Posted by: Nathan | October 5, 2008

Another bitter end from the Cubs

If anyone sees the Cubs, will you tell them that the playoffs started Wednesday, and they’re out?

Once again, the Chicago Cubs found a creative way to disappoint all of their fans, and this time it was a particularly horrid one. After looking dominant for most of this season and running away with their division, the Cubs couldn’t manage one win against the Dodgers. This is the second straight year that the Cubs have made an NL West club look like a baseball titan in the playoffs; Arizona swept them last year.

But this year was different, wasn’t it? This year we had a four-man rotation as good as anyone in the league. This year our lineup was stacked. This year we won the big games, including a four-game sweept of Milwaukee that secured the division title. The Cubs looked good. They looked strong. They looked like they were having fun. They could pitch, field, and hit. Many experts picked them to finally break this stupid 100-year (now longer) drought of no titles. Chicago secured home-field advantage throughout the NL playoffs, and they dominated at home. This year was different.

Then, game one started Wednesday night, and it all went to you-know-where. Ryan Dempster, who had an excellent season and pitched particularly well at Wrigley, looked awful. He had no control and gave up more walks in that game than in any other during the year. Spotted a two-run lead, he walked the bases loaded with two outs, had two strikes on frigging James Loney, and could not get the out. Grand slam.

Giving up the lead in the middle of the game really was not the problem; lots of teams do that and come back. The disaster was in the attitude of the team–and of the fans at Wrigley for that matter. By inning six of the first game of the series, everyone was thinking, “Not again. We can’t do this again!” At that point, the series was lost. You could see it in the players’ eyes. The other runs that night merely cemented the game: Dodgers, 7-2.

Game two was a new game, or at least it should have been. However, the Cubs were beaten before taking the field. I didn’t see this game, but it sounded like Zambrano pitched decently–he was an iffy choice for second starter. Each infielder had an error en route to a 10-3 drubbing. The fans booed their beloved team off the field. Why? Because each of them to-a-person was thinking, “Not again! How can this happen AGAIN?!”

Down 2-0 in the series, everyone sensed the Cubs were already done. The media acted as if they had been eliminated in Chicago, but there was at least one more game to play in Los Angeles. Maybe they could muster a win. Maybe the day off and getting away from the enormity of the expectations at Wrigley Field would work in their favor. So Rich Harden took the mound against Kuroda with one more shot for his team to be relevant in these playoffs. One more chance to stay alive–to look alive. Harden pitched a decent game. The Cubs’ batters, however, made Kuroda look like Cy Young. They couldn’t hit anything he threw. They left nine runners on base. Nine. 3-1 Dodgers, but the loss was clearly inevitable long before the last out was made.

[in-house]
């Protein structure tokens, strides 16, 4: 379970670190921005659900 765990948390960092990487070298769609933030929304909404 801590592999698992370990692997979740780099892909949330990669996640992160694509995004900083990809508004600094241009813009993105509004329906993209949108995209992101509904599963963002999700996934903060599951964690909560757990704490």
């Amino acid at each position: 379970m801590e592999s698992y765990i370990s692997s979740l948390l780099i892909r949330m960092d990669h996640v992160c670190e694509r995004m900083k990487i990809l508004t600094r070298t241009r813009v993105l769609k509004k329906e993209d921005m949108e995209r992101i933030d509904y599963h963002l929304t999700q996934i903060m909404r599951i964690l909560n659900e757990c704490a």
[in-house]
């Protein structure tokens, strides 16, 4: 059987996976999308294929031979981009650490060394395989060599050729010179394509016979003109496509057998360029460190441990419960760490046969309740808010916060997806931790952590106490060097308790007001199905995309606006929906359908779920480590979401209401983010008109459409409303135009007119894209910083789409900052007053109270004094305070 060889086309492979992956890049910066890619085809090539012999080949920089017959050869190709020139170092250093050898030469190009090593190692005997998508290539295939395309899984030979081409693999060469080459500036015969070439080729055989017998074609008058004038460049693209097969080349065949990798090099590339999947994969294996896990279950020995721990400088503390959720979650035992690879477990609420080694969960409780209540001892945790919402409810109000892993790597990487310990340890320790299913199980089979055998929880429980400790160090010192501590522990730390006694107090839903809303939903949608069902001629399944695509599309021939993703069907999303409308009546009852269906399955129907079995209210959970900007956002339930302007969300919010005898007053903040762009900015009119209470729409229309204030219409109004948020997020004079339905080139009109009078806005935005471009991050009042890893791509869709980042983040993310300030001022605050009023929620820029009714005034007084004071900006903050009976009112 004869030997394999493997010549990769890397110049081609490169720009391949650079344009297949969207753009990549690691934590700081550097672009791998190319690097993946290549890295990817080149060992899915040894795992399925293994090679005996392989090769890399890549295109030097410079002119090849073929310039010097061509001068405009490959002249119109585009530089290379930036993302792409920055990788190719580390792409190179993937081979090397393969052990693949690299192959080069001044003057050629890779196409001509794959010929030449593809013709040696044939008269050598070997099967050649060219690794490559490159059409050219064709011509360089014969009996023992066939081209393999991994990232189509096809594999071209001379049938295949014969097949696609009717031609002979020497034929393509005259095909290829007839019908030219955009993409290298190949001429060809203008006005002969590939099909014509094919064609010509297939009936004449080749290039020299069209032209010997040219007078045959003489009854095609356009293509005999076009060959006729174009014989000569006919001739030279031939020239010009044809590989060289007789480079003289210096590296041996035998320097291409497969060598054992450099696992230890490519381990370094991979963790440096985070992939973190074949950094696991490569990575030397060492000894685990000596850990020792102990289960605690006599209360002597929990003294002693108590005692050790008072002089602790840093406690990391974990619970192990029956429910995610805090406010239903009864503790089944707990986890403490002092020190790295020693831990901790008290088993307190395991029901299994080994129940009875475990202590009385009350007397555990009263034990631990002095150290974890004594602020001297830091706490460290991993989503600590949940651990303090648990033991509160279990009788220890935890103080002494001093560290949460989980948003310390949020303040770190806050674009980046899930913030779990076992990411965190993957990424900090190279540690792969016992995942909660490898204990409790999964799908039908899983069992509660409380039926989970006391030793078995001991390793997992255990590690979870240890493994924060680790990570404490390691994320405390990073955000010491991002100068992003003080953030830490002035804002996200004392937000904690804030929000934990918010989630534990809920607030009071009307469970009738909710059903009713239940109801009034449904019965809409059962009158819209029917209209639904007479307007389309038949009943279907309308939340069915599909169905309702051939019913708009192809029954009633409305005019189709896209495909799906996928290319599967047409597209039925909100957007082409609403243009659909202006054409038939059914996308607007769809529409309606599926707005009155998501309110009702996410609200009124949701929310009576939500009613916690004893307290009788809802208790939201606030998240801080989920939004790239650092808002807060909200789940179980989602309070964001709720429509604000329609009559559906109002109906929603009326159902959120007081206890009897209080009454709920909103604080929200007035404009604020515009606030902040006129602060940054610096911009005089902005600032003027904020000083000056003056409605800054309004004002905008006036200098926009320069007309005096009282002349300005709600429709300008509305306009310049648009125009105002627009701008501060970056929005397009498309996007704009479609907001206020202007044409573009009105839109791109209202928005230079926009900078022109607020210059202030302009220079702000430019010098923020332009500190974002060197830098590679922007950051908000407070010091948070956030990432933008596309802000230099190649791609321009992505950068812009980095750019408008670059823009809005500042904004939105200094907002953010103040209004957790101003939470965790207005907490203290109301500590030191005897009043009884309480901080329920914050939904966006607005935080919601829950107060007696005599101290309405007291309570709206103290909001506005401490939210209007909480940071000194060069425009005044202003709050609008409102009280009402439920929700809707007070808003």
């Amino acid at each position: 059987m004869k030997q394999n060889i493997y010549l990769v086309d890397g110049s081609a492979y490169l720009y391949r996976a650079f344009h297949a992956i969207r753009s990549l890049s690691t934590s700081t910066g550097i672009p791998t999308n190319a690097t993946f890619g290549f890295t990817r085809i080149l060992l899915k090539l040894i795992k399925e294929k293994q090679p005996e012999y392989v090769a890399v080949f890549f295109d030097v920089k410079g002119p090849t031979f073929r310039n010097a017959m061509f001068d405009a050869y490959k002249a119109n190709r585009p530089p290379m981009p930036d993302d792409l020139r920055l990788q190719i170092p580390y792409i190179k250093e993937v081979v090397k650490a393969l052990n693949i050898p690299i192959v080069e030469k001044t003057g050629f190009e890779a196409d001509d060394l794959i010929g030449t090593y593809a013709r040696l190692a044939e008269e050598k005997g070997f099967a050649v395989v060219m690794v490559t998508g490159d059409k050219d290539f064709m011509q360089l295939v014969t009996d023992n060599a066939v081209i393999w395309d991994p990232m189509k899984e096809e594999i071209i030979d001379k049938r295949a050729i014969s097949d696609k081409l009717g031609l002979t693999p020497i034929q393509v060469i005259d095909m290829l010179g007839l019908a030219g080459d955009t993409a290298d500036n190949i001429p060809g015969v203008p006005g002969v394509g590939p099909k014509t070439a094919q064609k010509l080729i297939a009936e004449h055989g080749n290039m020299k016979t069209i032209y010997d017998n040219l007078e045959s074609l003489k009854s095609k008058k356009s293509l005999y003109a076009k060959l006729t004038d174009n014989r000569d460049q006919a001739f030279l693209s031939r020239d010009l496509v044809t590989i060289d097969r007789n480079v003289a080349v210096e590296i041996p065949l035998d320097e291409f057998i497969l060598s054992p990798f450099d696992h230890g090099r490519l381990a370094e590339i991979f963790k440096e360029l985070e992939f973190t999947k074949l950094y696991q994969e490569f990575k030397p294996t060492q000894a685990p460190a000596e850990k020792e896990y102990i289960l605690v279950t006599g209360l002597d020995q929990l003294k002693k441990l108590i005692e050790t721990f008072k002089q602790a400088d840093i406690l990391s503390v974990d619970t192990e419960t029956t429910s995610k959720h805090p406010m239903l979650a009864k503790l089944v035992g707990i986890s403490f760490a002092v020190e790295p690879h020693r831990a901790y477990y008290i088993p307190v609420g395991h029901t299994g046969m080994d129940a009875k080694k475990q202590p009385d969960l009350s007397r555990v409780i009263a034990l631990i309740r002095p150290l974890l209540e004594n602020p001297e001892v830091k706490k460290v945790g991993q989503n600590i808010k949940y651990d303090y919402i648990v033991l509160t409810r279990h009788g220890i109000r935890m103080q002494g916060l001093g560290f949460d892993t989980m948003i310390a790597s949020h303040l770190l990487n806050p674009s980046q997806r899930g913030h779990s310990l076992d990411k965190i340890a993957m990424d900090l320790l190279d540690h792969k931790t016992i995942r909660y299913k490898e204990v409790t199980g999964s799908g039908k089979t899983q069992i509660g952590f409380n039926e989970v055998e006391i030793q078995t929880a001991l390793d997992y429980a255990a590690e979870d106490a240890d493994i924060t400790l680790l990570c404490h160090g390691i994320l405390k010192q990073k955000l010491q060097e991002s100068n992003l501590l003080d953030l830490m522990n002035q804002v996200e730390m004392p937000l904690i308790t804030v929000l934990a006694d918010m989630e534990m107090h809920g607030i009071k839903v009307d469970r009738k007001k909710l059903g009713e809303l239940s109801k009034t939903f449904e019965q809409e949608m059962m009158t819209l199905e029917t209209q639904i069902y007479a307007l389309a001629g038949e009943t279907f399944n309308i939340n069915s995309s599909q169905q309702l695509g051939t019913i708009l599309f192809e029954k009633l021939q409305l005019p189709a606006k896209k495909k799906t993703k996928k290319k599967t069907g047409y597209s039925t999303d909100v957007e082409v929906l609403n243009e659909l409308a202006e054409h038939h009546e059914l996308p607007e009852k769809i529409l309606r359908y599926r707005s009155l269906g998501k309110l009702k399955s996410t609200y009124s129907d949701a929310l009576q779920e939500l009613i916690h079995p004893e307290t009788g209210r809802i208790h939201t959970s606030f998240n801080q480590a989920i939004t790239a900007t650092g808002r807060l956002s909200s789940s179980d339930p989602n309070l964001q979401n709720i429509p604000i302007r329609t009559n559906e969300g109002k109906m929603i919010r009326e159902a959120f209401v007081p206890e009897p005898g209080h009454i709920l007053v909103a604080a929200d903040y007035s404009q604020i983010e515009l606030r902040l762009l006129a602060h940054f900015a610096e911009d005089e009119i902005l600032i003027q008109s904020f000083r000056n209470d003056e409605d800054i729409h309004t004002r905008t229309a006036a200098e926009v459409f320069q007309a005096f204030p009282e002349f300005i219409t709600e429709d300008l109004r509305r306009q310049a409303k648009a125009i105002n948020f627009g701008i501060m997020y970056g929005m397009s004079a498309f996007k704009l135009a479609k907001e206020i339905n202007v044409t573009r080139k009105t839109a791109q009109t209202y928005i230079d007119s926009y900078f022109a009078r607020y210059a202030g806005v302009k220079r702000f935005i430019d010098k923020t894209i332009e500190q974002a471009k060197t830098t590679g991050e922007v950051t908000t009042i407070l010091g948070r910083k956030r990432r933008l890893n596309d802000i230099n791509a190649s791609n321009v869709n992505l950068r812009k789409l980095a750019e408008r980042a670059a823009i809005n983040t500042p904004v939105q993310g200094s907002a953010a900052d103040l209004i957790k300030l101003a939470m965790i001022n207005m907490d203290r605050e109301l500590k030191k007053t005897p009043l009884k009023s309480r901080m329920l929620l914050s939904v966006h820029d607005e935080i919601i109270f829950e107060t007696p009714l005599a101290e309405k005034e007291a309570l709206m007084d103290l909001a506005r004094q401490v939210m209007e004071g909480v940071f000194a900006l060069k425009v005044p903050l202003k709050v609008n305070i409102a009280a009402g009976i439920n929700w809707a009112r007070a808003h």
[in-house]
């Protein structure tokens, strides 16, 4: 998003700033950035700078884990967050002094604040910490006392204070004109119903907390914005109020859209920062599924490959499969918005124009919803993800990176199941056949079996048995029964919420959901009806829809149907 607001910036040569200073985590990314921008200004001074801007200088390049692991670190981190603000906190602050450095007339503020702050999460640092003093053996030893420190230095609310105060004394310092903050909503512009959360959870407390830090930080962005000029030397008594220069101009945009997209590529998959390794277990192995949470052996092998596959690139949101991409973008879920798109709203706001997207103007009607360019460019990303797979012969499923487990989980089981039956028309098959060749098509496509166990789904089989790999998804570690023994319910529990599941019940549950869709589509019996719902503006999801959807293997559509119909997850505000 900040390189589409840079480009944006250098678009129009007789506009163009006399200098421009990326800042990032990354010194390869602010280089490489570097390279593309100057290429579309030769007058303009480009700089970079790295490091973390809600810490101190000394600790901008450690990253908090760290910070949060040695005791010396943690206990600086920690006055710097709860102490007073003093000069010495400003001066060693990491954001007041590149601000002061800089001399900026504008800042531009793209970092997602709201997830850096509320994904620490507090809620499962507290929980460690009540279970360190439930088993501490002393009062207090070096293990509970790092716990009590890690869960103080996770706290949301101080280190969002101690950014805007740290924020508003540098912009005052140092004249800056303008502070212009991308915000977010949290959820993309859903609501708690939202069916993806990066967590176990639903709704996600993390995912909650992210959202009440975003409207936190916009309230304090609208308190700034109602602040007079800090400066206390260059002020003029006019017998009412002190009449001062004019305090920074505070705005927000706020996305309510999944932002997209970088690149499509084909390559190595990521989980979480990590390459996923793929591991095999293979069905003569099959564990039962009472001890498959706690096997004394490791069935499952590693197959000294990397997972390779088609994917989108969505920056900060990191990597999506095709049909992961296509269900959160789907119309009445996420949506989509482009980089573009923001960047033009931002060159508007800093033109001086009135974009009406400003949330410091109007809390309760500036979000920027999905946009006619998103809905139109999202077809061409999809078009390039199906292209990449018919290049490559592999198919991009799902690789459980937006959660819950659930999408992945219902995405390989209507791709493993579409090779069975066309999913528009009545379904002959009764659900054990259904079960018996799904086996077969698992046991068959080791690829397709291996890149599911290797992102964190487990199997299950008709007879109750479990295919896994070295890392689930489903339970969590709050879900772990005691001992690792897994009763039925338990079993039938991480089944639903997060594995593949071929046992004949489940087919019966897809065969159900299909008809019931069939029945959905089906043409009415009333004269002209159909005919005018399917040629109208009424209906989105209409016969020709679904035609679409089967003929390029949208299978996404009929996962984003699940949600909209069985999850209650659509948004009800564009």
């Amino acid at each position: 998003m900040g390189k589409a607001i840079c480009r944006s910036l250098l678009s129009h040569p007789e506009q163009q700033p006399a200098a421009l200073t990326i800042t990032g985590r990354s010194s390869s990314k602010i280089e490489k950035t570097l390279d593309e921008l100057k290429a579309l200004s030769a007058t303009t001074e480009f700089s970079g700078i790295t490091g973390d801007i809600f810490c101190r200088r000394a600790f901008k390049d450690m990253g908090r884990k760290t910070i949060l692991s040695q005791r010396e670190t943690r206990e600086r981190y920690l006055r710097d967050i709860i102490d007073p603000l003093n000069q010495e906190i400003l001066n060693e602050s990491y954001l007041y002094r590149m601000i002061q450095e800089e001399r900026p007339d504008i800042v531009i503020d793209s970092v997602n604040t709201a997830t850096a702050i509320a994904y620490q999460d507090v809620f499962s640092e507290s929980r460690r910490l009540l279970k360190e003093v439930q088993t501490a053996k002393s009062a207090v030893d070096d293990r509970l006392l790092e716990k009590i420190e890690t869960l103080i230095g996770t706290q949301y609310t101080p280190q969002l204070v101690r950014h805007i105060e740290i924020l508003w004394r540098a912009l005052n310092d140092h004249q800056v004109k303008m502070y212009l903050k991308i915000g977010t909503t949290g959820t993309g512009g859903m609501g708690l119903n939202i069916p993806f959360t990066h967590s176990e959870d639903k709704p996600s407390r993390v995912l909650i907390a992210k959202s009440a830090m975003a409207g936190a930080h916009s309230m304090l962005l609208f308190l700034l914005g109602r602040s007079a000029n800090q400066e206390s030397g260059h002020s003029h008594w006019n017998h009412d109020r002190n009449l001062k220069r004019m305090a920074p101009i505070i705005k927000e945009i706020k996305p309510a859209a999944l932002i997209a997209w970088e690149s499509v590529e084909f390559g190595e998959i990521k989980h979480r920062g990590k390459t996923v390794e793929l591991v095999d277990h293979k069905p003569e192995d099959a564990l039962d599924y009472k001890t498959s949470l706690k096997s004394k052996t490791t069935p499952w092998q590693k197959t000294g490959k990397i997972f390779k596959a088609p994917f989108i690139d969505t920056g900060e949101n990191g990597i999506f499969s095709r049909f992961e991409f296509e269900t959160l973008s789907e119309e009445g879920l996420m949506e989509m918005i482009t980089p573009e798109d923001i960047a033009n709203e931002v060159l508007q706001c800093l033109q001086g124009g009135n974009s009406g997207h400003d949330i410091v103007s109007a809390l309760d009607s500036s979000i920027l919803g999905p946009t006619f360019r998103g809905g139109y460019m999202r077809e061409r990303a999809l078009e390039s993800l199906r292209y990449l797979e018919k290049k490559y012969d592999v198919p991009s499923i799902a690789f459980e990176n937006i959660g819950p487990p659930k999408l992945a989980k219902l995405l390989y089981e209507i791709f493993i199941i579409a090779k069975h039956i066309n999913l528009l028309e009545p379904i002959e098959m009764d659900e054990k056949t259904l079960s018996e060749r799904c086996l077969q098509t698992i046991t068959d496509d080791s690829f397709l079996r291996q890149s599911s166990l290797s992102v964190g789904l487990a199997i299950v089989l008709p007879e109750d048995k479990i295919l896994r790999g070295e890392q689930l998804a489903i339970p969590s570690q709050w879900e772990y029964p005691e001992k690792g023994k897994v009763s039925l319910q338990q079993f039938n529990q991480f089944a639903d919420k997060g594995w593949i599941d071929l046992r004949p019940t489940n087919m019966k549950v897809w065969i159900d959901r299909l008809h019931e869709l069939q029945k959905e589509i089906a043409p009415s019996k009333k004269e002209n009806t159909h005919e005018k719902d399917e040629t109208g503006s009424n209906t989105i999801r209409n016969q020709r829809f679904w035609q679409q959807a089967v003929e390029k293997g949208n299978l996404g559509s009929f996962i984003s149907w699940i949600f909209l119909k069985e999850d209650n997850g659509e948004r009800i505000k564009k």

I’ll give credit to the Dodgers. They sensed the Cubs were wavering, and they pounced. Their pitchers looked very good, and the line-up that seemed pretty weak to me (aside from Manny–he’s unbeliveable) killed Cubs pitching. The biggest difference, though, was in attitude. LA looked excited, ready, focused, and they had fun. They felt no pressure–only confidence.

Chicago, meanwhile, looked like frightened little-leaguers. They could not hit. At all. Normally when Soriano or Aramis Ramirez steps to the plate, I get a little excited, but I never felt excited when they batted because I knew they would not deliver. You could see it in their eyes and body language. Only Derek Lee showed up with a bat. The Cub batters were out before they came to the plate. They had beaten themselves mentally before a pitch was thrown. They had no confidence, no fire, no drive, no focus, no sense of purpose, and no joy throughout the series. They deserved to be swept. They sleepwalked through three games and now have winter to think about what happened.

As a life-long Cubs fan, this is the worst disappointment I’ve ever had with them, and there are plenty from which to choose. The worst part isn’t that they lost; good teams lose in the playoffs. It isn’t that they squandered home field. It isn’t that they seemed so ready to finally, finally win after so many years of futility. No, the worst part is that the Cubs did not even show up for this series. “Wake up! WAKE UP! You’re playing the friggin Dodgers! You can’t beat these guys! What are you doing?” It didn’t matter what I screamed at the TV. The Cubs lost the series when the pressure overcame them. They lost because they believed they would lose.

I wish I could say, “Screw ’em” and not care anymore. I’m tired of rooting so hard for a team so unworthy of affection–so pathetically incapable of rewarding their loyal fanbase. Henceforth, how well the Cubs play 162 games cannot matter to me as it once did; the only important thing is the playoff spot. In self-defense, I must be a doubting Thomas. Not until I see a playoff victory and from a Cubs team that looks ready to win in the post-season will I believe in them. Who knows how long from today that day will be?

Baseball is over for me today. I sincerely wish I did not care so much; I wish this weren’t so infuriating every freaking year. Go home, Cubs. You were the worst team in the playoffs. Thanks for another bitter end.

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